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The Testing Hardcover – June 4, 2013
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From the Publisher
A conversation with Joelle Charbonneau
The author of the best-selling Testing trilogy discusses the series, her background, and her next project.
This is a trilogy. Did you know how the series would end when you began writing?
I wish I could say yes, but I really didn’t know where the whole story arc was going to take Cia. The only thing I was certain of was what I wanted the final scene to be. I knew I wanted to show the moment that occurs either during or just after college when you realize that home will always be there, but that it isn’t your home anymore. That your life is no longer just about the place where you grew up or about what you dreamed you’d be doing as an adult. It’s that moment when you understand that your life is yours and that the choices you make are the ones that will define how that life goes.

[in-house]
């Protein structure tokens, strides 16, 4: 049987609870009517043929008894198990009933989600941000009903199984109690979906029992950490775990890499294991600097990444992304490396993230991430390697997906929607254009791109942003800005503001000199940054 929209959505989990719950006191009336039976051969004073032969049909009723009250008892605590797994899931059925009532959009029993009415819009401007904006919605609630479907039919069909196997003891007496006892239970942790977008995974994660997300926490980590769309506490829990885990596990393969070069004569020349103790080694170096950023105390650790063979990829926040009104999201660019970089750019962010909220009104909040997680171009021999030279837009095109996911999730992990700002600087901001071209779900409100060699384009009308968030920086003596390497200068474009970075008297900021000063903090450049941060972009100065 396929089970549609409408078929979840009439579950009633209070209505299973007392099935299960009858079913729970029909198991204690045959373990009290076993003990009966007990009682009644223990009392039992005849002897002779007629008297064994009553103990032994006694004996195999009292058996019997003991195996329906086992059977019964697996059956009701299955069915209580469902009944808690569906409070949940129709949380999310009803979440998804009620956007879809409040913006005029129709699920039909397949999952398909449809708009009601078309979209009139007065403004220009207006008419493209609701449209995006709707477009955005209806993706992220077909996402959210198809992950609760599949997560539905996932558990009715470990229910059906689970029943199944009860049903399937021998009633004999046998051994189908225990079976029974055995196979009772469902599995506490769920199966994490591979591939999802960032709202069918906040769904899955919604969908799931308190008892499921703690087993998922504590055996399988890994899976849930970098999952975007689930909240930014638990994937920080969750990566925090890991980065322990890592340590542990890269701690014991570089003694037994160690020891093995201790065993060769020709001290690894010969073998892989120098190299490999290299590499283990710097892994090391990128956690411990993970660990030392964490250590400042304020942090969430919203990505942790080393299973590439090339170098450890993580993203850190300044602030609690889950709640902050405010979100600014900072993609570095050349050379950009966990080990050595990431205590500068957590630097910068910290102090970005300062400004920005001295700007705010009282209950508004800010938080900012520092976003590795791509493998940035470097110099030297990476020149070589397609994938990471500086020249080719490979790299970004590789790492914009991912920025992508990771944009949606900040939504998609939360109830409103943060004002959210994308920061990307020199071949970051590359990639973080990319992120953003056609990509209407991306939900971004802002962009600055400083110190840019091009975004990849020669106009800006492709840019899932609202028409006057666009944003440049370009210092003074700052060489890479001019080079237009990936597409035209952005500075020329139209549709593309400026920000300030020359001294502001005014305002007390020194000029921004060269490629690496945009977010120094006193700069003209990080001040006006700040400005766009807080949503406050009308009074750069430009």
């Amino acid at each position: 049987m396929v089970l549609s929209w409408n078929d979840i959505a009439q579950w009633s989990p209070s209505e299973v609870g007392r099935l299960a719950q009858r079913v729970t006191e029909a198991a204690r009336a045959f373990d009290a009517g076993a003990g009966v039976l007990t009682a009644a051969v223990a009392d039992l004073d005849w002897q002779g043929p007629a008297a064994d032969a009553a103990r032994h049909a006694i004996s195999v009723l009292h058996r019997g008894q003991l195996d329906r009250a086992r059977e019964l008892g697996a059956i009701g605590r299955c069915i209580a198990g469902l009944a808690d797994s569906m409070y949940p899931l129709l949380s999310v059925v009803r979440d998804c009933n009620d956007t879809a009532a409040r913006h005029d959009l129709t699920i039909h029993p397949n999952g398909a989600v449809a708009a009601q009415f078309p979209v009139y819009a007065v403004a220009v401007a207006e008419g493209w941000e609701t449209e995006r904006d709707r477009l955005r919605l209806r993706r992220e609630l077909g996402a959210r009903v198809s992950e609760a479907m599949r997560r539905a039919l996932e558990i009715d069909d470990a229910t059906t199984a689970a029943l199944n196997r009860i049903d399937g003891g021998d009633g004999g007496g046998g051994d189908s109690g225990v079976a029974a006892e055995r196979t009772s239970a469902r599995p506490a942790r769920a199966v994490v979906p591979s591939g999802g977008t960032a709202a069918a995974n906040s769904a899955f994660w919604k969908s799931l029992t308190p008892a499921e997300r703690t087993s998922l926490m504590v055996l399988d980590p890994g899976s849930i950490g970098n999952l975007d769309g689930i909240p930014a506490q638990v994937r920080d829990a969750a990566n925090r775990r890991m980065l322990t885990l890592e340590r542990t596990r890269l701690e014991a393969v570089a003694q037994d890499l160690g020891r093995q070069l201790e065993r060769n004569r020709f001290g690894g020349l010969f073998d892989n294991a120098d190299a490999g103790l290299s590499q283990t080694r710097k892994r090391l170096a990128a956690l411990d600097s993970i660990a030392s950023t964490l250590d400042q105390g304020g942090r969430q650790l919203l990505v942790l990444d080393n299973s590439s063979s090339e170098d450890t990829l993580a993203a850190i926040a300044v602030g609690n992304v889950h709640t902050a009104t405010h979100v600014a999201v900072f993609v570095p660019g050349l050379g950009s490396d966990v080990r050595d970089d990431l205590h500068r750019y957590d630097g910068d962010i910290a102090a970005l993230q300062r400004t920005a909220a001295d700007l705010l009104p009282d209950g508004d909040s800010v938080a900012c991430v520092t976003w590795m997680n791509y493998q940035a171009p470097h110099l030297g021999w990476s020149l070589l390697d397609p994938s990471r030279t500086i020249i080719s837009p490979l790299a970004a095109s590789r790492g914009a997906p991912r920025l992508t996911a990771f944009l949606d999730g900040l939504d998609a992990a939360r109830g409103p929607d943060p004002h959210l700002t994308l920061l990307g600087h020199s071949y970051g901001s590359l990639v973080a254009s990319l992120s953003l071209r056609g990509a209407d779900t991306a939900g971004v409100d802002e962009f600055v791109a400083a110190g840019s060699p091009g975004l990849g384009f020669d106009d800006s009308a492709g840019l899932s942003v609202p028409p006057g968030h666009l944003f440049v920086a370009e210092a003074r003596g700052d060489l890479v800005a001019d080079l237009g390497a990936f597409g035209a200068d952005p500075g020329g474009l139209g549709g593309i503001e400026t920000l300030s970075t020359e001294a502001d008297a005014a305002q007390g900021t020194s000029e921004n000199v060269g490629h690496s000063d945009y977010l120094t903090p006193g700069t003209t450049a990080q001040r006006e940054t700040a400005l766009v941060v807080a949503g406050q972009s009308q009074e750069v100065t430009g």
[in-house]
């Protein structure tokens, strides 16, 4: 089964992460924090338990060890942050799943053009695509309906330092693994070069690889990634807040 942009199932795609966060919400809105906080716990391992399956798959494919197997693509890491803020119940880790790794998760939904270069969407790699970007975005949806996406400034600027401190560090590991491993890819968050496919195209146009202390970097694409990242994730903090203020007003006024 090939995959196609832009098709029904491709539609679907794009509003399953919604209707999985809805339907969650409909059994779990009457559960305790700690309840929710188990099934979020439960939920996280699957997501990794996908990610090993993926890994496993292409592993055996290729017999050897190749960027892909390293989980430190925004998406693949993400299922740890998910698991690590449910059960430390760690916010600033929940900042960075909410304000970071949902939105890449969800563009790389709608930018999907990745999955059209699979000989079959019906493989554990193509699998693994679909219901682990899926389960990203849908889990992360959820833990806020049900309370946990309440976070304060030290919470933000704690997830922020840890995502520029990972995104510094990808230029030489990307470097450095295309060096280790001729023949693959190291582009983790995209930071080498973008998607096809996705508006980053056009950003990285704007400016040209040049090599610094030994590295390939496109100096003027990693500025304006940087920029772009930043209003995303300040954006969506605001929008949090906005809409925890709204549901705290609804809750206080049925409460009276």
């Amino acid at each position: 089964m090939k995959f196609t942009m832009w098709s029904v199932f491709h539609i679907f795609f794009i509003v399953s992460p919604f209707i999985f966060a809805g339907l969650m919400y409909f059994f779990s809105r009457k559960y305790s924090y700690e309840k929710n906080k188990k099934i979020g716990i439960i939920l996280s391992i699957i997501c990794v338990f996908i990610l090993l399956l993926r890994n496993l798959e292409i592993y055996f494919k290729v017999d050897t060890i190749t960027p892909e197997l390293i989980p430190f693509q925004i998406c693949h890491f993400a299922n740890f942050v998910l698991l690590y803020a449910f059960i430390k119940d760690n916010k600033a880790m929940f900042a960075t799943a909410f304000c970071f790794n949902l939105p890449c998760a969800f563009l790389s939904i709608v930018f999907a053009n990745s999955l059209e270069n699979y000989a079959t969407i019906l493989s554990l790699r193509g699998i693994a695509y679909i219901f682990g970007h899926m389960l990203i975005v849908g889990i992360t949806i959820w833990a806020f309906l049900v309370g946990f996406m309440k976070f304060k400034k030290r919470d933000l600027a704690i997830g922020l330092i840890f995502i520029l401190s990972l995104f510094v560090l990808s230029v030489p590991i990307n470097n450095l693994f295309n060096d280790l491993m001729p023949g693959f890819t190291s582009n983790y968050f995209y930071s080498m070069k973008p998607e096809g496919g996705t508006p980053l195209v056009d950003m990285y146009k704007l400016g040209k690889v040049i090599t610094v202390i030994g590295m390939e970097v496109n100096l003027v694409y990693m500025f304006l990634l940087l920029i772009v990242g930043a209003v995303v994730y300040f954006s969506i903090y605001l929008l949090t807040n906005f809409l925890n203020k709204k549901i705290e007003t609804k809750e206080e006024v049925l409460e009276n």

In your opinion, what are Cia’s biggest strengths? How do they help her survive?
I think that Cia’s greatest strength would also be considered a liability—her compassion and willingness to see the world for what she hopes it will be. Those traits motivate her to continue forward even when she knows there is a chance she will fail. I think so often in life, people don’t take a difficult step because there is a chance of failure. Like all of us, Cia doesn’t want to fail, but her compassion and wish to contribute to helping her society is more compelling than the fear of taking a wrong step.
Why did you choose to set this series in the Midwest?
The Midwest, to me, is an ideal place to set a dystopian society. Most people associate the Midwest with very traditional American values— values that Cia and her family embrace—so setting the series in the center of the country seemed like an obvious choice. For the center of my new government and society, I then needed to pick a city that I felt would not only survive a world war, but also could weather the environmental changes that would occur after such catastrophic manmade damage. Wichita provided an ideal location since its moderate size and location in the middle of the heartland would allow it to avoid being on an international government’s first-strike list. Also, the lack of towering skyscrapers would help much of the city’s infrastructure withstand the environmental upheaval.